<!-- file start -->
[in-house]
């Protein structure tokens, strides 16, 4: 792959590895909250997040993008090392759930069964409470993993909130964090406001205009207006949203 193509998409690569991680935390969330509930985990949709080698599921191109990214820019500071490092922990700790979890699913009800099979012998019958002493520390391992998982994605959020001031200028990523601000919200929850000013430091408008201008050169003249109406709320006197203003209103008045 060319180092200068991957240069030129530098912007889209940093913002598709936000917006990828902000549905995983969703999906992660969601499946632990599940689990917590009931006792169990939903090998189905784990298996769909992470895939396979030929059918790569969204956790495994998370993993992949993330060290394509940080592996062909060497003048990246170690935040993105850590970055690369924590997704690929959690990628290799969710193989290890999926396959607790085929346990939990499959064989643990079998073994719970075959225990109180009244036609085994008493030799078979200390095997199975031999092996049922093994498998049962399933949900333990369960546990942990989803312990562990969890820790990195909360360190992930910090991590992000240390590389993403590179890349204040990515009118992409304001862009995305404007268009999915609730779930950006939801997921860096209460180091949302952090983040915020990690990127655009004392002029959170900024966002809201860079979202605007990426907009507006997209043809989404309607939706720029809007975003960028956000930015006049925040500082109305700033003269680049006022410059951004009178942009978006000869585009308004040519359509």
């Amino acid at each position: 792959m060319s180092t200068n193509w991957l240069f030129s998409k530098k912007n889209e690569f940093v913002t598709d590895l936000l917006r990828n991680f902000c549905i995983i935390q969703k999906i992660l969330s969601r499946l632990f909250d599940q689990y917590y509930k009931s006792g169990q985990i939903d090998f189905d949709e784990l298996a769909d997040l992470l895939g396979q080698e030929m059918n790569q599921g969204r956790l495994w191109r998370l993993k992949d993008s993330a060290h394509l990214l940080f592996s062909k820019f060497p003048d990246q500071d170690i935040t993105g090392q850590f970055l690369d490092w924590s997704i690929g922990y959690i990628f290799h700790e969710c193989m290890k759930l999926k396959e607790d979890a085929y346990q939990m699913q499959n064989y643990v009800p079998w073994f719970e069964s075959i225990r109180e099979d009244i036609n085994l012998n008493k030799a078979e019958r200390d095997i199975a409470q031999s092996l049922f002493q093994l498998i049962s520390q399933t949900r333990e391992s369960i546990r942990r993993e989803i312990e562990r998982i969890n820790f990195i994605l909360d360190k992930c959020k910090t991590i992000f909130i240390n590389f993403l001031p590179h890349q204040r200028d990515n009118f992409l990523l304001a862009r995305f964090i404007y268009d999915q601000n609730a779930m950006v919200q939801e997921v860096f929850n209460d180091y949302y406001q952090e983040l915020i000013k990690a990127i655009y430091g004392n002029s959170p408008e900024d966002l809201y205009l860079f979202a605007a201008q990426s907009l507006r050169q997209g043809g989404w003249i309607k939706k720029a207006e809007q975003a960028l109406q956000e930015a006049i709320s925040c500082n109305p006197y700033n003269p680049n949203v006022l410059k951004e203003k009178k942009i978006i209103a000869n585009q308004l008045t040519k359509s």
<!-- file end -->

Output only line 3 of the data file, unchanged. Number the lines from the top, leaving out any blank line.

């Amino acid at each position: 792959m060319s180092t200068n193509w991957l240069f030129s998409k530098k912007n889209e690569f940093v913002t598709d590895l936000l917006r990828n991680f902000c549905i995983i935390q969703k999906i992660l969330s969601r499946l632990f909250d599940q689990y917590y509930k009931s006792g169990q985990i939903d090998f189905d949709e784990l298996a769909d997040l992470l895939g396979q080698e030929m059918n790569q599921g969204r956790l495994w191109r998370l993993k992949d993008s993330a060290h394509l990214l940080f592996s062909k820019f060497p003048d990246q500071d170690i935040t993105g090392q850590f970055l690369d490092w924590s997704i690929g922990y959690i990628f290799h700790e969710c193989m290890k759930l999926k396959e607790d979890a085929y346990q939990m699913q499959n064989y643990v009800p079998w073994f719970e069964s075959i225990r109180e099979d009244i036609n085994l012998n008493k030799a078979e019958r200390d095997i199975a409470q031999s092996l049922f002493q093994l498998i049962s520390q399933t949900r333990e391992s369960i546990r942990r993993e989803i312990e562990r998982i969890n820790f990195i994605l909360d360190k992930c959020k910090t991590i992000f909130i240390n590389f993403l001031p590179h890349q204040r200028d990515n009118f992409l990523l304001a862009r995305f964090i404007y268009d999915q601000n609730a779930m950006v919200q939801e997921v860096f929850n209460d180091y949302y406001q952090e983040l915020i000013k990690a990127i655009y430091g004392n002029s959170p408008e900024d966002l809201y205009l860079f979202a605007a201008q990426s907009l507006r050169q997209g043809g989404w003249i309607k939706k720029a207006e809007q975003a960028l109406q956000e930015a006049i709320s925040c500082n109305p006197y700033n003269p680049n949203v006022l410059k951004e203003k009178k942009i978006i209103a000869n585009q308004l008045t040519k359509s």